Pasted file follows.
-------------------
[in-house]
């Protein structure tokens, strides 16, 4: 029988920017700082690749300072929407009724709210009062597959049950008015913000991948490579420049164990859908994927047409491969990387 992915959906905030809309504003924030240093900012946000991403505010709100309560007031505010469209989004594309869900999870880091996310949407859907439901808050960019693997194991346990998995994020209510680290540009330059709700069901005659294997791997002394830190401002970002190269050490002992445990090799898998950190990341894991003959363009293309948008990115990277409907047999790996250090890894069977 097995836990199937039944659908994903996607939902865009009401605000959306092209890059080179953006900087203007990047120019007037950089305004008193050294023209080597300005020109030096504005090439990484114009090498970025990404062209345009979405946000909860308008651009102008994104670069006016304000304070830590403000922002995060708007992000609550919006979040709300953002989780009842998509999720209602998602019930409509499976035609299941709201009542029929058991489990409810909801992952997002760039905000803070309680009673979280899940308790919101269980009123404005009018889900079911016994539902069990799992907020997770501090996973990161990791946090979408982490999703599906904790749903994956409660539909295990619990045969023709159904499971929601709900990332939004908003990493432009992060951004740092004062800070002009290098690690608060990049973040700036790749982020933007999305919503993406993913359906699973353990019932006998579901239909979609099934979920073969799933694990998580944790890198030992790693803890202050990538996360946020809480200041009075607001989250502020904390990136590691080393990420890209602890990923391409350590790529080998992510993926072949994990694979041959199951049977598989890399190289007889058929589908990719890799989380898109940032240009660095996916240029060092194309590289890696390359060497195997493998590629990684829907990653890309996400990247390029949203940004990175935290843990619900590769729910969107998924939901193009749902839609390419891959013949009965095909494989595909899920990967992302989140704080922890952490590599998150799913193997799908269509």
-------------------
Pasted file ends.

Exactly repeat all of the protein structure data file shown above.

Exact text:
[in-house]
């Protein structure tokens, strides 16, 4: 029988920017700082690749300072929407009724709210009062597959049950008015913000991948490579420049164990859908994927047409491969990387 992915959906905030809309504003924030240093900012946000991403505010709100309560007031505010469209989004594309869900999870880091996310949407859907439901808050960019693997194991346990998995994020209510680290540009330059709700069901005659294997791997002394830190401002970002190269050490002992445990090799898998950190990341894991003959363009293309948008990115990277409907047999790996250090890894069977 097995836990199937039944659908994903996607939902865009009401605000959306092209890059080179953006900087203007990047120019007037950089305004008193050294023209080597300005020109030096504005090439990484114009090498970025990404062209345009979405946000909860308008651009102008994104670069006016304000304070830590403000922002995060708007992000609550919006979040709300953002989780009842998509999720209602998602019930409509499976035609299941709201009542029929058991489990409810909801992952997002760039905000803070309680009673979280899940308790919101269980009123404005009018889900079911016994539902069990799992907020997770501090996973990161990791946090979408982490999703599906904790749903994956409660539909295990619990045969023709159904499971929601709900990332939004908003990493432009992060951004740092004062800070002009290098690690608060990049973040700036790749982020933007999305919503993406993913359906699973353990019932006998579901239909979609099934979920073969799933694990998580944790890198030992790693803890202050990538996360946020809480200041009075607001989250502020904390990136590691080393990420890209602890990923391409350590790529080998992510993926072949994990694979041959199951049977598989890399190289007889058929589908990719890799989380898109940032240009660095996916240029060092194309590289890696390359060497195997493998590629990684829907990653890309996400990247390029949203940004990175935290843990619900590769729910969107998924939901193009749902839609390419891959013949009965095909494989595909899920990967992302989140704080922890952490590599998150799913193997799908269509």